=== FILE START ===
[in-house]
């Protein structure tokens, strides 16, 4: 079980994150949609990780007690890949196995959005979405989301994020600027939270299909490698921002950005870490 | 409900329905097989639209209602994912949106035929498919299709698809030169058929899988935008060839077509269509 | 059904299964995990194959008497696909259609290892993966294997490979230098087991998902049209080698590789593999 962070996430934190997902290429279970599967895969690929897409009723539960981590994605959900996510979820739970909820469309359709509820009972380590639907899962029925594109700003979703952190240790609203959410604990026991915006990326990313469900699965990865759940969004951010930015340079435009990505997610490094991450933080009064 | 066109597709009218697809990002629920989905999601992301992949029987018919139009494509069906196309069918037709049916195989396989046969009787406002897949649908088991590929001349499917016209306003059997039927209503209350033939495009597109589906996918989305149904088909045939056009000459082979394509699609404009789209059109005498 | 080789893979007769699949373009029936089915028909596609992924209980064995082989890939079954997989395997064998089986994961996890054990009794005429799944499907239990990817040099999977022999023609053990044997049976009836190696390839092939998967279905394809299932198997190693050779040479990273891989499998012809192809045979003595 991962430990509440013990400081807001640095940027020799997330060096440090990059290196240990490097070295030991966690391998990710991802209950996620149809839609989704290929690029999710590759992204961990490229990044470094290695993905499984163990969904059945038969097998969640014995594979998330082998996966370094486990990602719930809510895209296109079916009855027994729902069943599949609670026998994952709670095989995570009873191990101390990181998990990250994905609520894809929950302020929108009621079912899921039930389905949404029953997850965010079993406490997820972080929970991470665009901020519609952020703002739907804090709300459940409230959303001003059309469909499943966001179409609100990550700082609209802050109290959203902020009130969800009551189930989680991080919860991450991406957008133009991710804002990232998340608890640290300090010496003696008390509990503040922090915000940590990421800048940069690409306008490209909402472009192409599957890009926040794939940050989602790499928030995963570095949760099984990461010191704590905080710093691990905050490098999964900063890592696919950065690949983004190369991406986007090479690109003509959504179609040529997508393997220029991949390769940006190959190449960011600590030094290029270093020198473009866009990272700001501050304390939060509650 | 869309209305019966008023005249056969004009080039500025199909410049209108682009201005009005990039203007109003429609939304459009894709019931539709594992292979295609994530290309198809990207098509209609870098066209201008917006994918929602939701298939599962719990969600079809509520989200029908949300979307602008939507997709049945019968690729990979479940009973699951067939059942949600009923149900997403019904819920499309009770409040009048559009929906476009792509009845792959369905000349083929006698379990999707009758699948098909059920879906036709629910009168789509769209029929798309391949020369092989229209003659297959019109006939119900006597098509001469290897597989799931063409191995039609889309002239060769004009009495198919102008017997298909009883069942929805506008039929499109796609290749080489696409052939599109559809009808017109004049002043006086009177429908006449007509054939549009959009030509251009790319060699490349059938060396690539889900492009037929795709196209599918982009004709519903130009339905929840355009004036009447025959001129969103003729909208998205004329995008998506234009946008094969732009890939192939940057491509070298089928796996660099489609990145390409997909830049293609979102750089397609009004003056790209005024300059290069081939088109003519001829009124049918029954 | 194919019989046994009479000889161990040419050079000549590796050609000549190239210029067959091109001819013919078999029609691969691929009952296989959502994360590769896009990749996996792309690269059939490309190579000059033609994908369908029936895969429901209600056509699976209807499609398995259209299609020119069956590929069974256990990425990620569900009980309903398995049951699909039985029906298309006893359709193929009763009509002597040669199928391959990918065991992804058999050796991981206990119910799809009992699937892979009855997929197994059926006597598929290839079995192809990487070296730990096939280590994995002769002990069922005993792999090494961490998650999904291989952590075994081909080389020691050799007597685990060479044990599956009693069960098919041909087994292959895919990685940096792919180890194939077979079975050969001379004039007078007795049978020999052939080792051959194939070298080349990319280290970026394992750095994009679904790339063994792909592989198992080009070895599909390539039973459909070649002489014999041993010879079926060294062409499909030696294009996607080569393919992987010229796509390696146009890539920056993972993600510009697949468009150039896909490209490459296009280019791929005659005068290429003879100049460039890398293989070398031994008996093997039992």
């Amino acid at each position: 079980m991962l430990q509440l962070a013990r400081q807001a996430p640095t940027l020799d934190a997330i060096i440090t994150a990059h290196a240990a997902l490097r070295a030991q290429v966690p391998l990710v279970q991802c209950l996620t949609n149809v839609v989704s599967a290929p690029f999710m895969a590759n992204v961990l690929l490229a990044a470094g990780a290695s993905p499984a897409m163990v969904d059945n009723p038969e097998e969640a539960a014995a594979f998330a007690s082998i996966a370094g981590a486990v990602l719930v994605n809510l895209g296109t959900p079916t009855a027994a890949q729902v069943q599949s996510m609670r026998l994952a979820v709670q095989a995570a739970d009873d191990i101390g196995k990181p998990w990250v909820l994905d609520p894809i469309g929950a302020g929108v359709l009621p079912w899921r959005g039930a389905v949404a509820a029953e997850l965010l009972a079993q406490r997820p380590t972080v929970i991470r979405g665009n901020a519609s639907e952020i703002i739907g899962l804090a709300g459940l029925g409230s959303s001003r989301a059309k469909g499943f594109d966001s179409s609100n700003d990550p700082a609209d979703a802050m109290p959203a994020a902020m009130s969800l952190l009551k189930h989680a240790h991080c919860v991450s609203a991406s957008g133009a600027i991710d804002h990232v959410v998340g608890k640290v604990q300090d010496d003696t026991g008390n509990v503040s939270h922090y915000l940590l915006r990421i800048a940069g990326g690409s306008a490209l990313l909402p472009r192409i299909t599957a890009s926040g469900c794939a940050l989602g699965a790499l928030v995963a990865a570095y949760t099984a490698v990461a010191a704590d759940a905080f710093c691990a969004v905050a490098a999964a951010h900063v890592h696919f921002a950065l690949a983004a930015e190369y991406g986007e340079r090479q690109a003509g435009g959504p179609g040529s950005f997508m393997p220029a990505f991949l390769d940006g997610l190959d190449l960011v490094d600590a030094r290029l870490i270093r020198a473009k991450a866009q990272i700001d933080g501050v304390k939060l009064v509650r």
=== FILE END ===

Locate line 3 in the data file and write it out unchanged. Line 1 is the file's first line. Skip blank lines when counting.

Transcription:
């Amino acid at each position: 079980m991962l430990q509440l962070a013990r400081q807001a996430p640095t940027l020799d934190a997330i060096i440090t994150a990059h290196a240990a997902l490097r070295a030991q290429v966690p391998l990710v279970q991802c209950l996620t949609n149809v839609v989704s599967a290929p690029f999710m895969a590759n992204v961990l690929l490229a990044a470094g990780a290695s993905p499984a897409m163990v969904d059945n009723p038969e097998e969640a539960a014995a594979f998330a007690s082998i996966a370094g981590a486990v990602l719930v994605n809510l895209g296109t959900p079916t009855a027994a890949q729902v069943q599949s996510m609670r026998l994952a979820v709670q095989a995570a739970d009873d191990i101390g196995k990181p998990w990250v909820l994905d609520p894809i469309g929950a302020g929108v359709l009621p079912w899921r959005g039930a389905v949404a509820a029953e997850l965010l009972a079993q406490r997820p380590t972080v929970i991470r979405g665009n901020a519609s639907e952020i703002i739907g899962l804090a709300g459940l029925g409230s959303s001003r989301a059309k469909g499943f594109d966001s179409s609100n700003d990550p700082a609209d979703a802050m109290p959203a994020a902020m009130s969800l952190l009551k189930h989680a240790h991080c919860v991450s609203a991406s957008g133009a600027i991710d804002h990232v959410v998340g608890k640290v604990q300090d010496d003696t026991g008390n509990v503040s939270h922090y915000l940590l915006r990421i800048a940069g990326g690409s306008a490209l990313l909402p472009r192409i299909t599957a890009s926040g469900c794939a940050l989602g699965a790499l928030v995963a990865a570095y949760t099984a490698v990461a010191a704590d759940a905080f710093c691990a969004v905050a490098a999964a951010h900063v890592h696919f921002a950065l690949a983004a930015e190369y991406g986007e340079r090479q690109a003509g435009g959504p179609g040529s950005f997508m393997p220029a990505f991949l390769d940006g997610l190959d190449l960011v490094d600590a030094r290029l870490i270093r020198a473009k991450a866009q990272i700001d933080g501050v304390k939060l009064v509650r």